“The Social Media Intifada” is the title being used for the cur­rent spate of ter­ror attacks, fea­tured on Face­book and other social media plat­forms, where Pales­tin­ian attack­ers are cel­e­brated as mar­tyrs, heroes and even as vic­tims of Israeli bru­tal­ity. On Twit­ter, poten­tial ter­ror­ists are exhorted to stab and kill Jews. Videos of Mus­lim preach­ers call­ing for attacks on Jews (one while hold­ing a knife),even instruc­tional videos on how to stab effec­tively, go viral. Pro­lif­er­at­ing on social media are car­toons of attacks on Israelis and alle­ga­tions of a Jewish/Israeli con­spir­acy to take over the Al Aqsa mosque.

Pales­tin­ian incite­ment to vio­lence isn’t new, but the medium and the method is. Dur­ing pre­vi­ous peri­ods of Pales­tin­ian vio­lence – such as the Sec­ond Intifada – we saw calls for vio­lence and wide­spread anti-Israel and anti-Semitic con­spir­acy the­o­ries. Pub­lic squares, parks and schools were named in honor of those who per­pe­trated ter­ror­ist attacks against Israeli civil­ians. Pop­u­lar songs cel­e­brated the attack­ers. But behind most of the prior vio­lent chap­ters of the con­flict, it was the Pales­tin­ian lead­er­ship – the PLO, Hamas, Fatah, the Pales­tin­ian Author­ity, and oth­ers – who were pro­mot­ing and enabling the hate-filled mes­sages and the vio­lent action. Last Autumn, while social media emerged as a means of cel­e­brat­ing and encour­ag­ing vio­lence against Israelis, its impact was limited.

To be sure, in this cur­rent period, PA Pres­i­dent Abbas and other lead­er­ship are poi­son­ing the atmos­phere with incen­di­ary rhetoric. His fan­tas­ti­cal alle­ga­tion last week that Israel had “exe­cuted” a Pales­tin­ian boy – who was in real­ity being treated in an Israeli hos­pi­tal after stab­bing a 13-year-old rid­ing his bicy­cle near his Jerusalem home – is only the most recent example.

How­ever, at present, Israeli secu­rity experts say social media – not Pales­tin­ian lead­ers – is the pri­mary force dri­ving the vio­lence. The incite­ment, the mis­in­for­ma­tion, and the hate that inspire the stab­bings, shoot­ings, rock throw­ing and car ram­ming attacks are spread­ing via smart phone — and con­stantly. Ter­ror­ists who were killed mid-attack are upheld as heroes and mar­tyrs, their deadly actions ignored.

And, yes, there are also Israelis who are post­ing hate-filled incen­di­ary mes­sages, includ­ing calls for “death to Arabs” and a “sec­ond Nakba.” While there have been only a hand­ful of vio­lent attacks by Israelis against Arabs in recent weeks, the risk of more Israeli vio­lence increases as this cri­sis goes on.

Social media can mobi­lize for good and for evil. Demo­c­ra­tic forces in the Jas­mine Rev­o­lu­tion and Tahrir Square used Twit­ter and Face­book to orga­nize against author­i­tar­ian rule in the Arab Spring. Viral videos of peo­ple dump­ing ice water on their heads raised mil­lions to find a cure for ALS. Social media has raised pub­lic aware­ness of a plethora of social jus­tice issues – from #Bring­Back­Our­Girls to #Black­Lives­Mat­ter. But social media has also enabled ISIS and other extrem­ist ter­ror­ist groups and their sup­port­ers to recruit youth from around the world to join their vio­lent cause. And on this side of the ledger, we can add the cur­rent wave of violence.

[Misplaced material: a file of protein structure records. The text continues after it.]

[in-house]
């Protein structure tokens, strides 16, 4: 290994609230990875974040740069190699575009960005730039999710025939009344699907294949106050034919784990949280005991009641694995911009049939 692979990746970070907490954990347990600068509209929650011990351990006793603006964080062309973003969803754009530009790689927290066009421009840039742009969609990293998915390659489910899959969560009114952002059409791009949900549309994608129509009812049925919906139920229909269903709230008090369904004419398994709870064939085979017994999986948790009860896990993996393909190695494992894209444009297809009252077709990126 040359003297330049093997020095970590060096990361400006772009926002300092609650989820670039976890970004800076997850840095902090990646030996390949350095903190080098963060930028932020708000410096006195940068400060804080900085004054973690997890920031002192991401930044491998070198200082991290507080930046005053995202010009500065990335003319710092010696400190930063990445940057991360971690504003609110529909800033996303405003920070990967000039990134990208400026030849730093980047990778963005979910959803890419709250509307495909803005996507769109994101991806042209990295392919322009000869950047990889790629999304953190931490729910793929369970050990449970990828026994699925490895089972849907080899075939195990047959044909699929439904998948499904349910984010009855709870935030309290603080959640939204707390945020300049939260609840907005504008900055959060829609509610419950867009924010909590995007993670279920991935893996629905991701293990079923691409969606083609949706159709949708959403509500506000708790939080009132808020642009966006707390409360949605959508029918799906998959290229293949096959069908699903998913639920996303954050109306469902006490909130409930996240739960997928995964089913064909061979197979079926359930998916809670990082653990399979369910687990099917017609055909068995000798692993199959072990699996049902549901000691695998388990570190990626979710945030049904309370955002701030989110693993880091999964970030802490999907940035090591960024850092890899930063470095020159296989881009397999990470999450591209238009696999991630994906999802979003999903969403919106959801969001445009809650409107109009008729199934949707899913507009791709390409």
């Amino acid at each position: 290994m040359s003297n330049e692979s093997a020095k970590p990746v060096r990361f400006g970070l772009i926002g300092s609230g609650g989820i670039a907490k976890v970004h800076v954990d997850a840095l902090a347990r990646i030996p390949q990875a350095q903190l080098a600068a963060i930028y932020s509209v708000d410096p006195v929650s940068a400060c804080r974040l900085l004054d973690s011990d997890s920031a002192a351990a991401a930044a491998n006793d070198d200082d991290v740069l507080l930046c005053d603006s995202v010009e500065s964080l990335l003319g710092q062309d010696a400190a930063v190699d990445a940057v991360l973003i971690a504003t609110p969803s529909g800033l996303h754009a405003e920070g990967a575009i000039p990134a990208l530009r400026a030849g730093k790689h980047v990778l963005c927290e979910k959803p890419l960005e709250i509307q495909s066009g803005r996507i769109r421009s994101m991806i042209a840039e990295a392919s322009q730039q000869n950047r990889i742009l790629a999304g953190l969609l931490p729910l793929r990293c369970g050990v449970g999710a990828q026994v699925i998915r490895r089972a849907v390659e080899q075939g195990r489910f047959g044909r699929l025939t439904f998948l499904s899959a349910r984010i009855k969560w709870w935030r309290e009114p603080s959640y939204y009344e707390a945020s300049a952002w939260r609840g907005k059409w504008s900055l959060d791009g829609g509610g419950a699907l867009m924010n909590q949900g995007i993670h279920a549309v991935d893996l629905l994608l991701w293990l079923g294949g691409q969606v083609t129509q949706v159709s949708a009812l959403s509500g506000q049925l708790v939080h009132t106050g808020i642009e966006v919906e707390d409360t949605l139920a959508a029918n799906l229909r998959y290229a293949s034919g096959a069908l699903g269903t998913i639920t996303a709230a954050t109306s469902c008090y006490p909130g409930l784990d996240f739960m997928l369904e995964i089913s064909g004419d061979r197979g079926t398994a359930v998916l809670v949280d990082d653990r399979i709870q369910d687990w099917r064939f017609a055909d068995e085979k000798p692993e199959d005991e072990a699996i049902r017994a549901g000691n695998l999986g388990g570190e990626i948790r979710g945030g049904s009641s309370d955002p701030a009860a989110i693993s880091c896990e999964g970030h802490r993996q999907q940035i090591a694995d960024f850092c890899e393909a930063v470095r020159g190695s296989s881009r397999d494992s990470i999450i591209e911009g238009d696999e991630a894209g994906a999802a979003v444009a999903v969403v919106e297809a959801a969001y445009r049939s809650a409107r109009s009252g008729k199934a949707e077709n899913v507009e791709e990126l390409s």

ADL pro­motes two approaches to address this prob­lem: remov­ing incen­di­ary speech and chal­leng­ing hate speech with good speech. For years, we have been work­ing with social media com­pa­nies to improve poli­cies and pro­to­cols for the removal of con­tent that incites vio­lence or big­otry, con­tent that is con­trary to the com­pa­nies’ terms of ser­vice. But we also pro­mote counter-speech, where activists and all con­cerned peo­ple use social media to con­demn vio­lence, to urge mod­er­a­tion, and even to try to dis­suade poten­tial ter­ror­ists before they move to action.

The real­ity is, what hap­pens online reflects what’s going on in soci­ety. In order for counter-speech to be an effec­tive tool address­ing the “social media Intifada,” those with influ­ence, whether in the online world or in world capi­tols, need to con­demn Pales­tin­ian incite­ment and ter­ror­ism clearly and unequiv­o­cally. Inter­net users who come across calls for vio­lence online, should report it imme­di­ately to the inter­net provider (see our guide to learn how). In many cases, such con­tent vio­lates their terms of ser­vice and the page will be removed.

The social media com­pa­nies we work with are mak­ing good faith efforts to enforce their poli­cies, but the con­tent that appears online can­not be divorced from real-world hate. It is still too early to know how this cur­rent chap­ter in the Israeli-Palestinian con­flict will develop. Let’s hope respon­si­ble voices and action prevail.

Tags: , , , , , , , , ,